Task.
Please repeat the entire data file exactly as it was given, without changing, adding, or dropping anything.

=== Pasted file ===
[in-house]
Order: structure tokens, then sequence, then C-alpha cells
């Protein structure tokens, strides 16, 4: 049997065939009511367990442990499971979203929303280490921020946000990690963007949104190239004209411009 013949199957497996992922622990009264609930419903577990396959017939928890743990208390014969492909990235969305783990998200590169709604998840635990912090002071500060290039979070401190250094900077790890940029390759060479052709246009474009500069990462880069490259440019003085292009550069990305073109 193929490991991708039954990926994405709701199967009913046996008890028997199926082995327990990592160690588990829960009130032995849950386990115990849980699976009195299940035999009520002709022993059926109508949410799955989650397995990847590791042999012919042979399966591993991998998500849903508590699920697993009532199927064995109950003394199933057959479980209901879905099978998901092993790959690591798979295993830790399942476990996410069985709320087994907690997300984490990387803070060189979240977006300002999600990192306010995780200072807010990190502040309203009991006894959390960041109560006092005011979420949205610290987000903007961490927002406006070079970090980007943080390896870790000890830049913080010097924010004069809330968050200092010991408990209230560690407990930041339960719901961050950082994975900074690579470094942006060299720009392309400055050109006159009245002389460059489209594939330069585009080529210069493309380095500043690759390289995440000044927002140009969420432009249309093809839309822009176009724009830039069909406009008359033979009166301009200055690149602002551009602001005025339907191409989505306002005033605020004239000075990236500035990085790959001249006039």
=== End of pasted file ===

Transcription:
[in-house]
Order: structure tokens, then sequence, then C-alpha cells
């Protein structure tokens, strides 16, 4: 049997065939009511367990442990499971979203929303280490921020946000990690963007949104190239004209411009 013949199957497996992922622990009264609930419903577990396959017939928890743990208390014969492909990235969305783990998200590169709604998840635990912090002071500060290039979070401190250094900077790890940029390759060479052709246009474009500069990462880069490259440019003085292009550069990305073109 193929490991991708039954990926994405709701199967009913046996008890028997199926082995327990990592160690588990829960009130032995849950386990115990849980699976009195299940035999009520002709022993059926109508949410799955989650397995990847590791042999012919042979399966591993991998998500849903508590699920697993009532199927064995109950003394199933057959479980209901879905099978998901092993790959690591798979295993830790399942476990996410069985709320087994907690997300984490990387803070060189979240977006300002999600990192306010995780200072807010990190502040309203009991006894959390960041109560006092005011979420949205610290987000903007961490927002406006070079970090980007943080390896870790000890830049913080010097924010004069809330968050200092010991408990209230560690407990930041339960719901961050950082994975900074690579470094942006060299720009392309400055050109006159009245002389460059489209594939330069585009080529210069493309380095500043690759390289995440000044927002140009969420432009249309093809839309822009176009724009830039069909406009008359033979009166301009200055690149602002551009602001005025339907191409989505306002005033605020004239000075990236500035990085790959001249006039």